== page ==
Around this same time, as is the case of many seniors, I was swamped with a ton of scholarship applications. The NFB's scholarship was one for which I applied. I knew nothing about the NFB and had just read about the scholarship in a magazine and decided to take a shot at it. To my great delight, I learned that I had received an NFB of Illinois scholarship and that I must attend the fall convention to get it. I also learned that the National Convention was going to be held in Chicago, and I was strongly urged to come. Figuring that I could at least meet some of the people who had been so generous to me, and since it wasn't too far from where I lived, I agreed to give it a try. Little did I know that I was doing myself a tremendous favor by going and that my prayers were about to be answered.
The first week of July 1988 was the most thrilling and memorable week of my whole life. Everywhere I turned, I was surrounded by blind people who were successful and happy and whom I admired. I remember going to the NFB's Blind Educators' seminar and wanting to cry out “I found you! I knew you were out there someplace, and I'm going to be one of you someday!”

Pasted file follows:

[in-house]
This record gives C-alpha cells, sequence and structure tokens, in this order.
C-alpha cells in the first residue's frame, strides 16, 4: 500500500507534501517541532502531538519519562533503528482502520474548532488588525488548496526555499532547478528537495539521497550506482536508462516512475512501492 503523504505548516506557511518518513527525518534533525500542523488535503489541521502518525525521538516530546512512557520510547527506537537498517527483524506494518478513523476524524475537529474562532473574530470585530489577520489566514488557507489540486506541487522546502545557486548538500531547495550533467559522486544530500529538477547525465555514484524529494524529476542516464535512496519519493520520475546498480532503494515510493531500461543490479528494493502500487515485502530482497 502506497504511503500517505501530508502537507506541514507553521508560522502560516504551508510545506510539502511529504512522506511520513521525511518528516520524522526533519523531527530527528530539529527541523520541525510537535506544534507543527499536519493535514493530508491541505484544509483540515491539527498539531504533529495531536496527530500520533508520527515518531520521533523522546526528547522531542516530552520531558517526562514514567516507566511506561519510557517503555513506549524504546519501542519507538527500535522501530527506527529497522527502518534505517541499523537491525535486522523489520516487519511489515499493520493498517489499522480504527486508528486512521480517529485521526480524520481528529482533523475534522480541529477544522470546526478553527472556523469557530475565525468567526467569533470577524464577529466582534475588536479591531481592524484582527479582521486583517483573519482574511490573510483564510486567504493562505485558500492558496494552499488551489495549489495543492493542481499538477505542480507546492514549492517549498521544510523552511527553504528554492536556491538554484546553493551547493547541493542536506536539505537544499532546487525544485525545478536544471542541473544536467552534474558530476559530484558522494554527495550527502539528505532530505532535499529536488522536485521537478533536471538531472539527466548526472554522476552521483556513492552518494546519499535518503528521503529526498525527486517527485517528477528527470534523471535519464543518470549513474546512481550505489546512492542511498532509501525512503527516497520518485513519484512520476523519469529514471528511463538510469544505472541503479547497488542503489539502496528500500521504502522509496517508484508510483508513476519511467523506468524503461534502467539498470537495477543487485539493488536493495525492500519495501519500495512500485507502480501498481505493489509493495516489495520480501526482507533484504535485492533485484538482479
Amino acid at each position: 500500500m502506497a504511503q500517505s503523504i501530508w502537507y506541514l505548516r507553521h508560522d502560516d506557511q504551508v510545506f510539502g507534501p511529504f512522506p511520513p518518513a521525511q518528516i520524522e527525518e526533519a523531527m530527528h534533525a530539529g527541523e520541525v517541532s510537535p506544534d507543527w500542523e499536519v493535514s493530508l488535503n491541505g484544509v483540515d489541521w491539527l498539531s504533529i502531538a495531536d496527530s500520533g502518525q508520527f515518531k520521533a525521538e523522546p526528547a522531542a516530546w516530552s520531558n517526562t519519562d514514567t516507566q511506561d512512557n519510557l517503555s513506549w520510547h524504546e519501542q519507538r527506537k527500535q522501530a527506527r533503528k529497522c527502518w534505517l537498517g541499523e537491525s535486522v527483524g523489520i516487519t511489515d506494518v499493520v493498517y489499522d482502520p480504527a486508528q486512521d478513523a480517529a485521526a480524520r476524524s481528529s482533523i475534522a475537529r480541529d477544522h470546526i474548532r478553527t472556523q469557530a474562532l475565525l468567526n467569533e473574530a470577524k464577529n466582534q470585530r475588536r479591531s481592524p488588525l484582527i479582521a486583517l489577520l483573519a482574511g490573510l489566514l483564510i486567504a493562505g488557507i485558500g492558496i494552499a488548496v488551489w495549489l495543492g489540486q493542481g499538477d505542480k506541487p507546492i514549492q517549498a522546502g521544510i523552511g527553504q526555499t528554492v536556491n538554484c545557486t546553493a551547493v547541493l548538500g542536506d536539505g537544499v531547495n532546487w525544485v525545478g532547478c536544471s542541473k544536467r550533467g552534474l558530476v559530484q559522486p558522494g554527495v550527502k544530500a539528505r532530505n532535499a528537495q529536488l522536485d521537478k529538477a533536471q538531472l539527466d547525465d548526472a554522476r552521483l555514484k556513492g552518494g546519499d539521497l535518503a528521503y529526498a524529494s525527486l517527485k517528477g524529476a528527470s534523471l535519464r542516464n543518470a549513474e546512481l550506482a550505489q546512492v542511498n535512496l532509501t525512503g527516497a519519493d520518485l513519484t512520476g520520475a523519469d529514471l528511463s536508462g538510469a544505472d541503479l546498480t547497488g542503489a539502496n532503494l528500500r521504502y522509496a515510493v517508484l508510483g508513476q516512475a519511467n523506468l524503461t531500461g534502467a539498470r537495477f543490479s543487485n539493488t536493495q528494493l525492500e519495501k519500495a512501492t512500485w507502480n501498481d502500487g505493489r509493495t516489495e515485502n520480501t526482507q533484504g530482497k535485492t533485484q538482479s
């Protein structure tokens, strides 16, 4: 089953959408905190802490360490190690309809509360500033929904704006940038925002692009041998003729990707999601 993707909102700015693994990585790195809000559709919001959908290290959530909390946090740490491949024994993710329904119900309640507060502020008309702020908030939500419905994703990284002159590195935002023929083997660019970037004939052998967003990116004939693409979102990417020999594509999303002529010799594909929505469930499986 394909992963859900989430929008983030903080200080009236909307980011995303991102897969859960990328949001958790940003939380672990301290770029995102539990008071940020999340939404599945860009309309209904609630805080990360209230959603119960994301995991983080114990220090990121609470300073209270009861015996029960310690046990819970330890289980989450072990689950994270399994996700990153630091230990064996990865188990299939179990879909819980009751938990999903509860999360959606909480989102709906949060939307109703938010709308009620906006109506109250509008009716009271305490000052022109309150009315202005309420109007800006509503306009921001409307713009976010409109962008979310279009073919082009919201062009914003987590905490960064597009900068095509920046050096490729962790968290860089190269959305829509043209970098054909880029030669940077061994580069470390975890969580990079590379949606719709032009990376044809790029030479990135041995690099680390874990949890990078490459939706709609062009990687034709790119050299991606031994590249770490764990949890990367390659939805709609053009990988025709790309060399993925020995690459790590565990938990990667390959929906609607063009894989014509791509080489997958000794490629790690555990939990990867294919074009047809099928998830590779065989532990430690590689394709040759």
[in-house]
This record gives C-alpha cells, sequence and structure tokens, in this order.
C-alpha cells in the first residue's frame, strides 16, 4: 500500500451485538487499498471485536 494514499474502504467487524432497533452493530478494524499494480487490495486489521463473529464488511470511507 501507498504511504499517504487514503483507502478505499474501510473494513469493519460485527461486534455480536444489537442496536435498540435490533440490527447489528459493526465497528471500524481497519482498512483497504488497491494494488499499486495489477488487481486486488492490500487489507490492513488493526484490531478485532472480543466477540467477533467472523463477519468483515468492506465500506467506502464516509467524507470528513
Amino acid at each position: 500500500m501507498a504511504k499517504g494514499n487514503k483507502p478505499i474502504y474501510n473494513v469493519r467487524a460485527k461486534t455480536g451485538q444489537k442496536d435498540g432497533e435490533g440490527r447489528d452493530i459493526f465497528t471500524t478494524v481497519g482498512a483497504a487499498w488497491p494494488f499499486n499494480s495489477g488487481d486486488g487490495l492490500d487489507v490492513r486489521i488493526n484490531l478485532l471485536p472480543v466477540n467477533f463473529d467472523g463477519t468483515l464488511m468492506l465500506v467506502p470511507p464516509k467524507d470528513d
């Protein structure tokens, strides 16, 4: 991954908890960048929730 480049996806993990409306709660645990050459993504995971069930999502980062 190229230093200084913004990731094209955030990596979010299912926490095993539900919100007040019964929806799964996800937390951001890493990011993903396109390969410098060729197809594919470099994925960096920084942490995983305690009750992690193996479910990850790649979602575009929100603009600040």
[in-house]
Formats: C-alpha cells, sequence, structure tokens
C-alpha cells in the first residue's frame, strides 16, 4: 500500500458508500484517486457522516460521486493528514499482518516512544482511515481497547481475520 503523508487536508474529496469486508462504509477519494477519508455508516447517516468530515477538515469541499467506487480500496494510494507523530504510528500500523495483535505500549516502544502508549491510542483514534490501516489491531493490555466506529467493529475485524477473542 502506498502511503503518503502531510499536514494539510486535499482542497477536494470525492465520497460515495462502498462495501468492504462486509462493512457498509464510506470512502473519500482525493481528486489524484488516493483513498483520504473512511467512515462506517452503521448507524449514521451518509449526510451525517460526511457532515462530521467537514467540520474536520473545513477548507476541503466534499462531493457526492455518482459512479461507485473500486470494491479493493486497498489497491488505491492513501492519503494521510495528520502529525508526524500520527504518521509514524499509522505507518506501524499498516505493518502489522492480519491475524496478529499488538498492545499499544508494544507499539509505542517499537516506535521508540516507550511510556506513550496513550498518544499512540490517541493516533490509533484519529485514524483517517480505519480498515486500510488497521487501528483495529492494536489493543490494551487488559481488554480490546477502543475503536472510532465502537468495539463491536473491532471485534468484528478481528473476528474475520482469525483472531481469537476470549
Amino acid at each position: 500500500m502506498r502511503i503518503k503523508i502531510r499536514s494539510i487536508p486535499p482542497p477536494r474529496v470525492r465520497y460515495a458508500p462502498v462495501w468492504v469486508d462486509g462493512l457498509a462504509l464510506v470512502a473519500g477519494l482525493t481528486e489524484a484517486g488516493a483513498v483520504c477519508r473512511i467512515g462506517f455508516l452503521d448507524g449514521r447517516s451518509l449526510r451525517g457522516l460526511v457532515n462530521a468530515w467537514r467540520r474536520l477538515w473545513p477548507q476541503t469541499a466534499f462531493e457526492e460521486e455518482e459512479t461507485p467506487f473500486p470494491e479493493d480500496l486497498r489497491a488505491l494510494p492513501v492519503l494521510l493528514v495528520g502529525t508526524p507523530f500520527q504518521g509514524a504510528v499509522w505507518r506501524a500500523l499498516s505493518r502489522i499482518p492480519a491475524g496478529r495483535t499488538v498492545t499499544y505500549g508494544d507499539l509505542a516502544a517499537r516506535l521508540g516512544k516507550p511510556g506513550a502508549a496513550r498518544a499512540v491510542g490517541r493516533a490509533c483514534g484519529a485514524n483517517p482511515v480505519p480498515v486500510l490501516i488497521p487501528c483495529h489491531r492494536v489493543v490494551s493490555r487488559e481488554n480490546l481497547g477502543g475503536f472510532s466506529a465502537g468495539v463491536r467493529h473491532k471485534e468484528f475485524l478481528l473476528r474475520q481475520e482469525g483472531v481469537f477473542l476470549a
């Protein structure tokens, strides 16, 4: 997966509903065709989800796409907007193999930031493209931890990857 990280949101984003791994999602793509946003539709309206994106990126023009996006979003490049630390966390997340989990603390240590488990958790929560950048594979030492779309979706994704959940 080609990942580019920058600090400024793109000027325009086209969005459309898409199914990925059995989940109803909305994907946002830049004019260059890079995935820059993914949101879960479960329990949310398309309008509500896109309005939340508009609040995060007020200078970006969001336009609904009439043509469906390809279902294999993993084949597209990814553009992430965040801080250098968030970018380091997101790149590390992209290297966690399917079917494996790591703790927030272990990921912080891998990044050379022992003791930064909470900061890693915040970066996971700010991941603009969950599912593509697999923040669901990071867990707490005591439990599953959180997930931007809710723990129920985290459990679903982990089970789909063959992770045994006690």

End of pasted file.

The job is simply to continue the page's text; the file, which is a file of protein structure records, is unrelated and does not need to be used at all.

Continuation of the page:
Yes, the NFB is what I had been praying for. It has given me role models to look up to, the confidence I need to pursue my dreams, and the comfort of knowing that there are others out there striving with me. When the NFBI Student Chapter asked me to be their secretary, I was honored to be a member of an organization who is truly working for blind people. I have now decided that I want to teach blind children because I want to pass the message of hope that the NFB has given me along to people who need to know that they can be whatever they want to be. I never want another child to feel the frustration and isolation that I felt when everyone discouraged me from becoming the teacher I want to become.
The NFB has given me more than just a much-appreciated scholarship. It has opened up a whole new world for me, and for that I am sincerely grateful. Thank you for everything, NFB!